GSD Course Bulletin - Fall 2012
09123: The Fourth Typology: Dominant Type and the Idea of the City (ADV 0912300)
Seminar - 4 credits - Limited enrollment
This course has an IRREGULAR meeting schedule. Please see full course description.
Wednesday 1:00 - 6:00 40 Kirkland 1C
Open to all students, the seminars of this course will compliment Studio option 1602: Common Frameworks. It will provide the theoretical and historical basis, and serves as a platform for a three-year theoretical research on the developmental cities in China. Taking Anthony Vidler’s Third Typology as a starting point, the seminar proposes the fourth typology as a common framework for the production of an architecture of the city in today’s globalized context. Unlike the first three typologies that found their justification for sociality from nature, the machine and the historical city respectively; the fourth typology is rooted in the developmental city.
The first half of the seminar will begin with the understanding of type from Quatremère de Quincy and J.N.L Durand through the dialectics of idea and model. This renewed understanding of type and typology will offer an alternative reading of the writings and projects of Aldo Rossi and Rem Koolhaas as attempts to revalidate architecture’s societal and political role through the redefinition of the idea of the city. This idea of the city will be discussed through Aristotle’s polis, Schmitt’s homogenous demos, Mouffe’s agonistic pluralism, Rossi’s ‘collective memory’, Agamben’s ‘dispositif’ and Koolhaas’ ‘heterogeneous containments’.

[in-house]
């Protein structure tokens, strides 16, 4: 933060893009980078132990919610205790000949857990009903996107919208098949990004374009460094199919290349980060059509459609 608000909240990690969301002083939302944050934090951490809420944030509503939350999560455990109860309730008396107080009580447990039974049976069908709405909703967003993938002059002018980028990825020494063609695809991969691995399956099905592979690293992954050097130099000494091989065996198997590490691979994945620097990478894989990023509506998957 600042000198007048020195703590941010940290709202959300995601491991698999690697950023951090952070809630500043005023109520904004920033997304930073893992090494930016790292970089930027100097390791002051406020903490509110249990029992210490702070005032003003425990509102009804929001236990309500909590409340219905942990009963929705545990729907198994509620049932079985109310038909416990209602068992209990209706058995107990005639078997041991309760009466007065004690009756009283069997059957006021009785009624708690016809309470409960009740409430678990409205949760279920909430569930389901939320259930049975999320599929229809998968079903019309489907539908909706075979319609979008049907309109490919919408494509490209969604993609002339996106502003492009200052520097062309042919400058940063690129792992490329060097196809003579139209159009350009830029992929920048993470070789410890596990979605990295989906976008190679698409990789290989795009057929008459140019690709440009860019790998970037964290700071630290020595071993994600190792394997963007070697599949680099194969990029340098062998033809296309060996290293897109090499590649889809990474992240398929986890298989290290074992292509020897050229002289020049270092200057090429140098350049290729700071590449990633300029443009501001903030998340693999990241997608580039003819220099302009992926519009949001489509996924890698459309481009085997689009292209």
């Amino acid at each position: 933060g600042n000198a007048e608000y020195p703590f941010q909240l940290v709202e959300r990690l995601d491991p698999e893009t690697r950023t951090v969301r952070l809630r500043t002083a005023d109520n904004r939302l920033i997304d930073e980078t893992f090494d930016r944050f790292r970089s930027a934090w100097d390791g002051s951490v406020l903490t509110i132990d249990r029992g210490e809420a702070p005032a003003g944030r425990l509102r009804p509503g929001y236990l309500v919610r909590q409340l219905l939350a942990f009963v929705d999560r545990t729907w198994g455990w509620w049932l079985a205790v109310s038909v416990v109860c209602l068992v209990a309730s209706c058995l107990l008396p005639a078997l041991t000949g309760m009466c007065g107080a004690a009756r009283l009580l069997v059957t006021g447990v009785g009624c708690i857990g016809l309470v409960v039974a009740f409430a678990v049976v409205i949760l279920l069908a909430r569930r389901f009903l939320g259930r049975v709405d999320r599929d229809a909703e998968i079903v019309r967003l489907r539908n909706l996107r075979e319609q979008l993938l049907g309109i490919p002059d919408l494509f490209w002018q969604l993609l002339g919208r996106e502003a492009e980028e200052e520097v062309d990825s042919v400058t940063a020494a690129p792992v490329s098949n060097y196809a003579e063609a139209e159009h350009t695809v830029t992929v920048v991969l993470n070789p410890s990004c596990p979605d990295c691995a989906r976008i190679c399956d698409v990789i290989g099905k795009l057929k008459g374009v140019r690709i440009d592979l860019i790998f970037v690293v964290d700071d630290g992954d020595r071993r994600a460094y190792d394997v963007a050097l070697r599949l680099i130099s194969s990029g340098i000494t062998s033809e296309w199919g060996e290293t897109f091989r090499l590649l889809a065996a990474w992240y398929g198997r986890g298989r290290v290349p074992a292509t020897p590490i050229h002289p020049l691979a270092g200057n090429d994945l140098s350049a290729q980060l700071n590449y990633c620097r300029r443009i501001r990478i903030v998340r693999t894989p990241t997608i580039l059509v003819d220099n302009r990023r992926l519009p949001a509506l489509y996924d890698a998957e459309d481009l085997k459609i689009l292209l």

The second half of the seminar will be theoretically projective. It will begin with an attempt to trace the emergence of the developmental city in China and its apparatus, the mega-plot. This will be underpinned by the theories offered in the first half of the seminar and further complimented by guest seminars. These will include, 1. the history of urban governance in China through its danwei system, 2. a brief history of the mega-plot, 3. the history of Chinese urban tradition and the theoretical basis for city making in China, 4. the possibility to formulate a different understanding of ‘criticality’ from a Chinese philosophical tradition that favours efficacious propensities, and 5. the economic basis for the conception, construction and sustenance of the public sphere in cities.